Age likely a factor in colon cancer chemotherapy
WASHINGTON (Reuters) - Older patients with colon cancer are less likely to receive chemotherapy after surgery than younger people but have fewer serious side-effects when they do get the treatment, U.S. researchers said on Tuesday.
When older patients do receive the treatment, it tends to be at a less toxic dose and over a shorter period than younger patients receive, according to a study in the Journal of the American Medical Association.
Clinical trials have shown that surgery with chemotherapy helps patients live longer than surgery alone but it is not an option always open to the elderly, said Dr. Robert Fletcher of Harvard Medical School.
Researchers analyzed data on 675 stage III colon cancer patients in five regions across the United States who had surgery.
"One of the main reasons people shy away from giving these drugs to older patients is that they might have more adverse events and we saw no evidence ... that there was an increase in those adverse events," Fletcher said at a briefing.
The researchers said the older patients who did get chemo got lower doses and tended to be healthier than the average elderly cancer patients.
Fletcher said they looked at potentially serious complications, not adverse reactions from the drugs themselves, such hair loss or fatigue.
"We were looking at clinical events that patients might experience that would change their care, prolong their stay in the hospital, perhaps lead to their death," Fletcher said.
"As others have shown, we also saw that the older patients in the community were less likely to get chemotherapy," Fletcher said.
A perception that older people have "fewer years to live" is also a factor in why they may not receive chemotherapy, Fletcher said.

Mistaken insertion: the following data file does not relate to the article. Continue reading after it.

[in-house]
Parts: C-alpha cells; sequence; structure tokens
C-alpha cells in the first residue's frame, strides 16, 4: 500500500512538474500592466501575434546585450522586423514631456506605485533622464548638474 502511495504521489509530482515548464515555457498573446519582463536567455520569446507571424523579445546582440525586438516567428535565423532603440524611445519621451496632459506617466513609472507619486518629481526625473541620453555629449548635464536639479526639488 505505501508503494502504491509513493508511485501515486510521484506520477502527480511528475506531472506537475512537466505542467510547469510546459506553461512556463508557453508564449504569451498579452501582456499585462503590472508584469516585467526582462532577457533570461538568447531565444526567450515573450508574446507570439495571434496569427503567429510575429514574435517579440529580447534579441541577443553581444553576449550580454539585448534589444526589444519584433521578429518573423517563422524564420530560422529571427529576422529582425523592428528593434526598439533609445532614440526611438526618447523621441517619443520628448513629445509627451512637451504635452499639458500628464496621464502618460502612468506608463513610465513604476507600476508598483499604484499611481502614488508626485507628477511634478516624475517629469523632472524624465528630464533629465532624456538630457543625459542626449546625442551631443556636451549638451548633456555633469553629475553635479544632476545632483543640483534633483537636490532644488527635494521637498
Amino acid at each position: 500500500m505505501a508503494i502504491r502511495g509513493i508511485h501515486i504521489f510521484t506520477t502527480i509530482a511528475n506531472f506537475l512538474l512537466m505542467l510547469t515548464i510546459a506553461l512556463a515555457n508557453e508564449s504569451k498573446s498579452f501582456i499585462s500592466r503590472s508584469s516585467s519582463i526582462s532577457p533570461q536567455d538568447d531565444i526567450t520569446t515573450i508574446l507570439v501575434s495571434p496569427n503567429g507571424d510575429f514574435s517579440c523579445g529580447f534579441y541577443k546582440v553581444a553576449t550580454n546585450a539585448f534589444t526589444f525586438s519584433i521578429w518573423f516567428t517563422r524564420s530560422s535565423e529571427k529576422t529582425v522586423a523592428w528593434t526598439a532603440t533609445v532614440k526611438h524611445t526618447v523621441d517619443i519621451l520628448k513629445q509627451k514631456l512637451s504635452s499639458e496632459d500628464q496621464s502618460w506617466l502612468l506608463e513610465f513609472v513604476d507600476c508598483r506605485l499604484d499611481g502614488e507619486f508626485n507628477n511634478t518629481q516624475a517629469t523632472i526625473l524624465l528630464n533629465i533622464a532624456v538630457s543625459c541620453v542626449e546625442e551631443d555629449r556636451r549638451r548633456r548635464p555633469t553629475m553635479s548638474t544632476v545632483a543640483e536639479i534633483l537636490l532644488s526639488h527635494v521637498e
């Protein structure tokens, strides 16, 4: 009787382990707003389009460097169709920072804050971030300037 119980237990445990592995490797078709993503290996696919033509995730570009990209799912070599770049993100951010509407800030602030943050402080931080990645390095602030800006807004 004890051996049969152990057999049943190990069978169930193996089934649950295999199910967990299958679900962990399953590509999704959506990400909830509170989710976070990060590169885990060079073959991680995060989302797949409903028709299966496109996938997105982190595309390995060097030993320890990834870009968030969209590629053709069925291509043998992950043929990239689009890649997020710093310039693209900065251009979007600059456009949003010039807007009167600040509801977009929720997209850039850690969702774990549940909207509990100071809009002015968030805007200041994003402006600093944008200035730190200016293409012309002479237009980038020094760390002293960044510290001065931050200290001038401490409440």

Doctors also cite lack of clinical trials showing effectiveness in elderly patients, multiple illnesses and drug toxicity as the most common reasons for not treating older patients with chemotherapy after surgery, the study said.
Dr. Katherine Kahn of RAND Corporation and colleagues analyzed the use of chemotherapy and side effects by age in a study of 675 patients, tracking them for up to 15 months after their diagnosis.
The study found that 75 percent of the patients received chemotherapy after surgery. Of the 202 patients 75 years and older, half received chemotherapy compared with 87 percent of younger patients.
Among patients receiving chemotherapy, adverse events were lower for patients 75 years and older compared with younger patients, the researchers said.
(email@example.com; +1 202 898 8300; Reuters Messaging: firstname.lastname@example.org))
- Malaysia military tracked missing plane to west coast: source |
- Malaysia air probe finds scant evidence of attack: sources |
- Ukraine forms new defense force, seeks Western help |
- UPDATE 1-Missing Malaysian plane last seen at Strait of Malacca-source
- Freescale loss in Malaysia tragedy leads to travel policy questions